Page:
Monday, July 2, 2012

Don't Skip the Dressing!

A recent human trial out of Purdue University and published in Molecular Nutrition and Food Research found that to get the most nutritional bang out of your salads, you need to add some fat. That means don't hold the dressing!

Carotenoids, such as lutein, lycopene, beta-carotene and zeaxanthin, are fat-soluble vitamins found in deep green, orange and yellow vegetables. Lots of salad veggies! Fat-soluble vitamins require dietary fat optimal absorption and utilization by the body. So pairing fat with veggies, either through adding dressing to salad or sauteing a vegetable in olive oil, is the perfect solution for maximizing your vitamin intake.

Some fats are healthier than others though, so make a wise selection (and don't go overboard, either). The study found that monounsaturated fat-rich dressings required the least amount of fat to get the most carotenoid absorption, while polyunsaturated and saturated fat-based dressings required more to get the same benefit.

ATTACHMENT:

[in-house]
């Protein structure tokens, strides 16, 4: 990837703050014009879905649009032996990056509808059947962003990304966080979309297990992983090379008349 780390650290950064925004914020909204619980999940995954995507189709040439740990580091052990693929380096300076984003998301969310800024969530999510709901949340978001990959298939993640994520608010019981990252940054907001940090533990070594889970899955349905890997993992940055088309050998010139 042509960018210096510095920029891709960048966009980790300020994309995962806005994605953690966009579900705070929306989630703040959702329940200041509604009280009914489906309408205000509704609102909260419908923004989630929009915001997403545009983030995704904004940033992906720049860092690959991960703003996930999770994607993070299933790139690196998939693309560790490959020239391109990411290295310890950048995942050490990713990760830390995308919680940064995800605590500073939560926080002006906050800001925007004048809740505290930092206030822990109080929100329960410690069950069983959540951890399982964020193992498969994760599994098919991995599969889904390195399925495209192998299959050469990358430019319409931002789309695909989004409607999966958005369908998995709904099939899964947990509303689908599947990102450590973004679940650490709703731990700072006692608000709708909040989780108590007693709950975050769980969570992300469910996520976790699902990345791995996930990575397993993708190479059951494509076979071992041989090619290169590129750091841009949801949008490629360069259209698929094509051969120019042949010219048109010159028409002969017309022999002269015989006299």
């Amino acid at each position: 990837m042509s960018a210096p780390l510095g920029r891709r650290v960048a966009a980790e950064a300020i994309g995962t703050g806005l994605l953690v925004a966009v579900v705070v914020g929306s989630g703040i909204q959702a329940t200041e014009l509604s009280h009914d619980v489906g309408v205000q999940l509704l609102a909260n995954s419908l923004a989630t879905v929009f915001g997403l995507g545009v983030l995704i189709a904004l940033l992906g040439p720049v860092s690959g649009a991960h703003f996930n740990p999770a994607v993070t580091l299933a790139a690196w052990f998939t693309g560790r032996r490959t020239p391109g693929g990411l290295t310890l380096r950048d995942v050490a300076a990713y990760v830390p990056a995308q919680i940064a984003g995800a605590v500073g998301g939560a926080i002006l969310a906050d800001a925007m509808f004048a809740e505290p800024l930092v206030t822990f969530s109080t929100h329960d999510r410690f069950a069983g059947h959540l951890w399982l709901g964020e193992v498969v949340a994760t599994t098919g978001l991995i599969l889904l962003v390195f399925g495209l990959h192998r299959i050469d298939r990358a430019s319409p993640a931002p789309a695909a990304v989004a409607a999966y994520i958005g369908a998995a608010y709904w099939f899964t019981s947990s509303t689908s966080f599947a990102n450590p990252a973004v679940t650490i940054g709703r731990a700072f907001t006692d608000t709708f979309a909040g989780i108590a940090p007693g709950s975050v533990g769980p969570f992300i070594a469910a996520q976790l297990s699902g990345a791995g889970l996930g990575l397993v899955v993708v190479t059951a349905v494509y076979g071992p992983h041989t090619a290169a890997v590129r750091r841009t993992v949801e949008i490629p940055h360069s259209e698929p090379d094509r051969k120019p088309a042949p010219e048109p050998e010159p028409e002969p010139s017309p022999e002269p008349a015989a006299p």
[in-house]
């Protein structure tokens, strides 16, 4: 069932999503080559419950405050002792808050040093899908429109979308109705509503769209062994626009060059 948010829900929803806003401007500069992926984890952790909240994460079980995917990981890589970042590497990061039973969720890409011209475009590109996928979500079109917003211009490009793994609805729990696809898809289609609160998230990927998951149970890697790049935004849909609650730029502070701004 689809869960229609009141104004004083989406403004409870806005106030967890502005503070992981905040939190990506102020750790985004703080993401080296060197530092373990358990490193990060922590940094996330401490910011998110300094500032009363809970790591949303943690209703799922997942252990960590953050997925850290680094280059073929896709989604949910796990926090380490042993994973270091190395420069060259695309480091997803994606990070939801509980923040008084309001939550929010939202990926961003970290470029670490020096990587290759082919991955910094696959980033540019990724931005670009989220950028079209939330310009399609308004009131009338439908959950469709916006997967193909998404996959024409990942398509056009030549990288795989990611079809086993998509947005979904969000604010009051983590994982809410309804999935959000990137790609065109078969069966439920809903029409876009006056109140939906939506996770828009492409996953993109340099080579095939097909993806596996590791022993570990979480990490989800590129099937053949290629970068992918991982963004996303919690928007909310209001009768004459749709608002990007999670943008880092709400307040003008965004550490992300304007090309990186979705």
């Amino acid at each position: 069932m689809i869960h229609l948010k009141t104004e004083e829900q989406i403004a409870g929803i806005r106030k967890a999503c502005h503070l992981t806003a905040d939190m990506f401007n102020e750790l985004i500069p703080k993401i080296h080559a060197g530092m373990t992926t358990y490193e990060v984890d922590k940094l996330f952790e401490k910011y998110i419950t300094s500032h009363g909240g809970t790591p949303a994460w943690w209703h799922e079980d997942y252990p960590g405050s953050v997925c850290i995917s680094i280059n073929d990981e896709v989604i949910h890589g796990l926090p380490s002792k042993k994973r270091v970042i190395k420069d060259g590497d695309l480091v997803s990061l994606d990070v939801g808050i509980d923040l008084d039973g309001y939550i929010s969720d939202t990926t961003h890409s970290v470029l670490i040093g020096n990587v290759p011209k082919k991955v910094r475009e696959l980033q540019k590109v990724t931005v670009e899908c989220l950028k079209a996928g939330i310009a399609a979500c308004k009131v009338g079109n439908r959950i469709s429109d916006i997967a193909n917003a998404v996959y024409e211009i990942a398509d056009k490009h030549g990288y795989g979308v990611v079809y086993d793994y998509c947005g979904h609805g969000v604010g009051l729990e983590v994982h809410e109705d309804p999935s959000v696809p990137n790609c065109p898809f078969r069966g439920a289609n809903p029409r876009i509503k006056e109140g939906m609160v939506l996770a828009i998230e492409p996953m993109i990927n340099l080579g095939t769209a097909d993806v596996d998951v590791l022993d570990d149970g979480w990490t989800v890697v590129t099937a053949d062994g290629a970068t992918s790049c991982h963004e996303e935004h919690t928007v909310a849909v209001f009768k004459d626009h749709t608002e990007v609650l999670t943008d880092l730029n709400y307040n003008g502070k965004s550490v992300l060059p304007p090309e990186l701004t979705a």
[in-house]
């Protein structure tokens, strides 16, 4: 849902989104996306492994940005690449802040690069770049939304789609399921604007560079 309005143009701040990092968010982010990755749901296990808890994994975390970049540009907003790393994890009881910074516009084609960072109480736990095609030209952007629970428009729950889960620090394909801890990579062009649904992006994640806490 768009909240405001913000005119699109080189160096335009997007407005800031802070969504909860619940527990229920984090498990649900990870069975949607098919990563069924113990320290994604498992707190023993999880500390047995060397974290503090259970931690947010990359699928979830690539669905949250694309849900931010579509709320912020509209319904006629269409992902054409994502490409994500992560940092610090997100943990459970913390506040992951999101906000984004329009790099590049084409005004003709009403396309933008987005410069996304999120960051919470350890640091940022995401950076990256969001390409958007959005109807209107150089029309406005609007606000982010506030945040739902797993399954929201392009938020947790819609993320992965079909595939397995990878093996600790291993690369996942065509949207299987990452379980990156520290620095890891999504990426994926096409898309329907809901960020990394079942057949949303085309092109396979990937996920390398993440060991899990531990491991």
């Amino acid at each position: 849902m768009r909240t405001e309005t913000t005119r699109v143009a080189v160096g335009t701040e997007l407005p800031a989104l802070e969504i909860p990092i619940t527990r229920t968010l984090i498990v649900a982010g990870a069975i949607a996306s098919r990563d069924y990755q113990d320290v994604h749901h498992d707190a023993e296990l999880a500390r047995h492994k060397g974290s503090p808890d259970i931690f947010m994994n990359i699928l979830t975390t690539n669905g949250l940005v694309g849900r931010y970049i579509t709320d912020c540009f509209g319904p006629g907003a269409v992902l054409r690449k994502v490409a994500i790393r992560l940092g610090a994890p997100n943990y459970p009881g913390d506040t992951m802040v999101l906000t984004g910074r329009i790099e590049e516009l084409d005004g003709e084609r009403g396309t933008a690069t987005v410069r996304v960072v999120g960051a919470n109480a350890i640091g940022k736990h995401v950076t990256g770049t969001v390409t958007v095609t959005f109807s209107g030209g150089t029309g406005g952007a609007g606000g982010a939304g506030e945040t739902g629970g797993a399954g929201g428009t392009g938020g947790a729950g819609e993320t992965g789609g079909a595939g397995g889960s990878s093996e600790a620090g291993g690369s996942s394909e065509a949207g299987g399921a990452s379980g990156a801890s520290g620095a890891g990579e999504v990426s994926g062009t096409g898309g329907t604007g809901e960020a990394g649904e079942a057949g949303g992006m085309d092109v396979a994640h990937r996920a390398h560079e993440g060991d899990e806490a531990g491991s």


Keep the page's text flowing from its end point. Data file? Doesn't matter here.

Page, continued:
Monounsaturated fats are a healthy type of fat found in oils, avocados and certain nuts. Polyunsaturated fats are also a healthy type of fat, but did not yield as much absorption. Saturated fats, primarily found in animal products, are a less healthy type of fat that has been shown to raise cholesterol levels.

This study validates the concept that all foods are okay (and perhaps even beneficial) in moderation. In this case, adding some fat to your diet is definitely helpful! So don't hold the dressing, or even look for fat-free versions. When choosing to add an oil-based dressing to your salad, prepare it with an oil that has the highest quantity of monounsaturated fats: pick olive, safflower or canola oils. Try some oil and vinegar or an oil-based vinaigrette and enjoy! Just make sure the portion size that you use fits into your overall meal plan and calorie budget.

Try my favorite homemade salad dressing: Lemony Dill Dressing.

Sources: Wiley Online Library, Purdue Newsroom

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